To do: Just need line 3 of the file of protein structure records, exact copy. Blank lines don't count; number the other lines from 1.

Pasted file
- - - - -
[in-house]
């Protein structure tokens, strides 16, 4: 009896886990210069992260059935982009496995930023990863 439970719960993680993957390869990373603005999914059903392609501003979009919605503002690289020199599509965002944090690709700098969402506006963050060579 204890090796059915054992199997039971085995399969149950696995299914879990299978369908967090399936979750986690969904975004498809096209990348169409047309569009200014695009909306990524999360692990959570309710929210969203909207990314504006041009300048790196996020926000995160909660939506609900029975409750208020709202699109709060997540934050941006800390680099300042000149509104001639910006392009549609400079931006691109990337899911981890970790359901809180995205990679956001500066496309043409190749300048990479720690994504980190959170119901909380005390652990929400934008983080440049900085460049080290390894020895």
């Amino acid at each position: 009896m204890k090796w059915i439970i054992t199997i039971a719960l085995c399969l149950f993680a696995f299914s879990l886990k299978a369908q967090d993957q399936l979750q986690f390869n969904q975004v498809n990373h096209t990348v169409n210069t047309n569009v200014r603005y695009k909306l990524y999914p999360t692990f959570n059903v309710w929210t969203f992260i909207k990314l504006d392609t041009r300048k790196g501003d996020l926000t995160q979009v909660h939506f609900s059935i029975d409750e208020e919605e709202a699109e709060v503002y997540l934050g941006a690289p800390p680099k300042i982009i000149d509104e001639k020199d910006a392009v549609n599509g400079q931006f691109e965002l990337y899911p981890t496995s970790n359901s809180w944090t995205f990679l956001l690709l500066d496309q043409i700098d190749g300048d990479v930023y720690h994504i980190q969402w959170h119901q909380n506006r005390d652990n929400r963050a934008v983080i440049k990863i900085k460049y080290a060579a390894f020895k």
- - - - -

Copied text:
């Amino acid at each position: 009896m204890k090796w059915i439970i054992t199997i039971a719960l085995c399969l149950f993680a696995f299914s879990l886990k299978a369908q967090d993957q399936l979750q986690f390869n969904q975004v498809n990373h096209t990348v169409n210069t047309n569009v200014r603005y695009k909306l990524y999914p999360t692990f959570n059903v309710w929210t969203f992260i909207k990314l504006d392609t041009r300048k790196g501003d996020l926000t995160q979009v909660h939506f609900s059935i029975d409750e208020e919605e709202a699109e709060v503002y997540l934050g941006a690289p800390p680099k300042i982009i000149d509104e001639k020199d910006a392009v549609n599509g400079q931006f691109e965002l990337y899911p981890t496995s970790n359901s809180w944090t995205f990679l956001l690709l500066d496309q043409i700098d190749g300048d990479v930023y720690h994504i980190q969402w959170h119901q909380n506006r005390d652990n929400r963050a934008v983080i440049k990863i900085k460049y080290a060579a390894f020895k």